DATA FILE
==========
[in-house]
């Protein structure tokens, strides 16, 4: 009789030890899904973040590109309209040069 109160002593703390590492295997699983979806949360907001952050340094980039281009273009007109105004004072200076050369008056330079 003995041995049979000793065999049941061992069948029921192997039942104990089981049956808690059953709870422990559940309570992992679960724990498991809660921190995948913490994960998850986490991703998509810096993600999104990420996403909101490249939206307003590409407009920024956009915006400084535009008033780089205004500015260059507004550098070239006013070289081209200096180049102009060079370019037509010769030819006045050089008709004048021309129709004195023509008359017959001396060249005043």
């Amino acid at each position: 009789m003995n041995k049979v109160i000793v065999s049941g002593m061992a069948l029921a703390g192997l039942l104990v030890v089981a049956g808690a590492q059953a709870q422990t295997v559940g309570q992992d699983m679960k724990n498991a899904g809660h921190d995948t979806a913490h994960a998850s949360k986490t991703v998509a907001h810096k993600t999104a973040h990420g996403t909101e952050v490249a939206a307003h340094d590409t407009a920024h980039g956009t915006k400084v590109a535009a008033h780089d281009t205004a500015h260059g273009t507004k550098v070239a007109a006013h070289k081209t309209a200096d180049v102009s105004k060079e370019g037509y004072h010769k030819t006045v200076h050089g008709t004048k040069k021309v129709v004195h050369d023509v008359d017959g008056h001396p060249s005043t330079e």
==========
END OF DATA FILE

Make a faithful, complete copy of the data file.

[in-house]
């Protein structure tokens, strides 16, 4: 009789030890899904973040590109309209040069 109160002593703390590492295997699983979806949360907001952050340094980039281009273009007109105004004072200076050369008056330079 003995041995049979000793065999049941061992069948029921192997039942104990089981049956808690059953709870422990559940309570992992679960724990498991809660921190995948913490994960998850986490991703998509810096993600999104990420996403909101490249939206307003590409407009920024956009915006400084535009008033780089205004500015260059507004550098070239006013070289081209200096180049102009060079370019037509010769030819006045050089008709004048021309129709004195023509008359017959001396060249005043």
């Amino acid at each position: 009789m003995n041995k049979v109160i000793v065999s049941g002593m061992a069948l029921a703390g192997l039942l104990v030890v089981a049956g808690a590492q059953a709870q422990t295997v559940g309570q992992d699983m679960k724990n498991a899904g809660h921190d995948t979806a913490h994960a998850s949360k986490t991703v998509a907001h810096k993600t999104a973040h990420g996403t909101e952050v490249a939206a307003h340094d590409t407009a920024h980039g956009t915006k400084v590109a535009a008033h780089d281009t205004a500015h260059g273009t507004k550098v070239a007109a006013h070289k081209t309209a200096d180049v102009s105004k060079e370019g037509y004072h010769k030819t006045v200076h050089g008709t004048k040069k021309v129709v004195h050369d023509v008359d017959g008056h001396p060249s005043t330079e």